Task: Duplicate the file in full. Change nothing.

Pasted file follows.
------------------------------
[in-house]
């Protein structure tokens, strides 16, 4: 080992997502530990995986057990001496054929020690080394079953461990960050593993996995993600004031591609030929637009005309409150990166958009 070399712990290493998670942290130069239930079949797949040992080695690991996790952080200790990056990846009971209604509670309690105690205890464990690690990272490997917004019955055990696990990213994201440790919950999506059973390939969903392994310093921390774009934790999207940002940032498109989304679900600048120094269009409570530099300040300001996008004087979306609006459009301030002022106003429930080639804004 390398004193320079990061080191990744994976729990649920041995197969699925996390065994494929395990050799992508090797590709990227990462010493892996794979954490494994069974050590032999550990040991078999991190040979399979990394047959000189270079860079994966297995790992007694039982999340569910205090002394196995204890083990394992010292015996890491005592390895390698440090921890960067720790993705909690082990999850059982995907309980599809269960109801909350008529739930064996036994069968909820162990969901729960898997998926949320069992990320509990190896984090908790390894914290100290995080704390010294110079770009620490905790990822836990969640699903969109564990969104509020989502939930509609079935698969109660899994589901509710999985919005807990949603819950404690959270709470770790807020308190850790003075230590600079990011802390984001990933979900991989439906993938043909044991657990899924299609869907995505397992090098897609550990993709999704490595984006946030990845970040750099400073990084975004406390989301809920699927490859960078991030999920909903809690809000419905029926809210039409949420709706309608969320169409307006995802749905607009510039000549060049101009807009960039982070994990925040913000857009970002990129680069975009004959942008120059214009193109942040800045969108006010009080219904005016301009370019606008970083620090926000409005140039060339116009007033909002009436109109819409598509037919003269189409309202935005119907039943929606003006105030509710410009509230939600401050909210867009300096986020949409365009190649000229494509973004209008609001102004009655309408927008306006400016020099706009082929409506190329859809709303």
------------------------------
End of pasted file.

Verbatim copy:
[in-house]
């Protein structure tokens, strides 16, 4: 080992997502530990995986057990001496054929020690080394079953461990960050593993996995993600004031591609030929637009005309409150990166958009 070399712990290493998670942290130069239930079949797949040992080695690991996790952080200790990056990846009971209604509670309690105690205890464990690690990272490997917004019955055990696990990213994201440790919950999506059973390939969903392994310093921390774009934790999207940002940032498109989304679900600048120094269009409570530099300040300001996008004087979306609006459009301030002022106003429930080639804004 390398004193320079990061080191990744994976729990649920041995197969699925996390065994494929395990050799992508090797590709990227990462010493892996794979954490494994069974050590032999550990040991078999991190040979399979990394047959000189270079860079994966297995790992007694039982999340569910205090002394196995204890083990394992010292015996890491005592390895390698440090921890960067720790993705909690082990999850059982995907309980599809269960109801909350008529739930064996036994069968909820162990969901729960898997998926949320069992990320509990190896984090908790390894914290100290995080704390010294110079770009620490905790990822836990969640699903969109564990969104509020989502939930509609079935698969109660899994589901509710999985919005807990949603819950404690959270709470770790807020308190850790003075230590600079990011802390984001990933979900991989439906993938043909044991657990899924299609869907995505397992090098897609550990993709999704490595984006946030990845970040750099400073990084975004406390989301809920699927490859960078991030999920909903809690809000419905029926809210039409949420709706309608969320169409307006995802749905607009510039000549060049101009807009960039982070994990925040913000857009970002990129680069975009004959942008120059214009193109942040800045969108006010009080219904005016301009370019606008970083620090926000409005140039060339116009007033909002009436109109819409598509037919003269189409309202935005119907039943929606003006105030509710410009509230939600401050909210867009300096986020949409365009190649000229494509973004209008609001102004009655309408927008306006400016020099706009082929409506190329859809709303």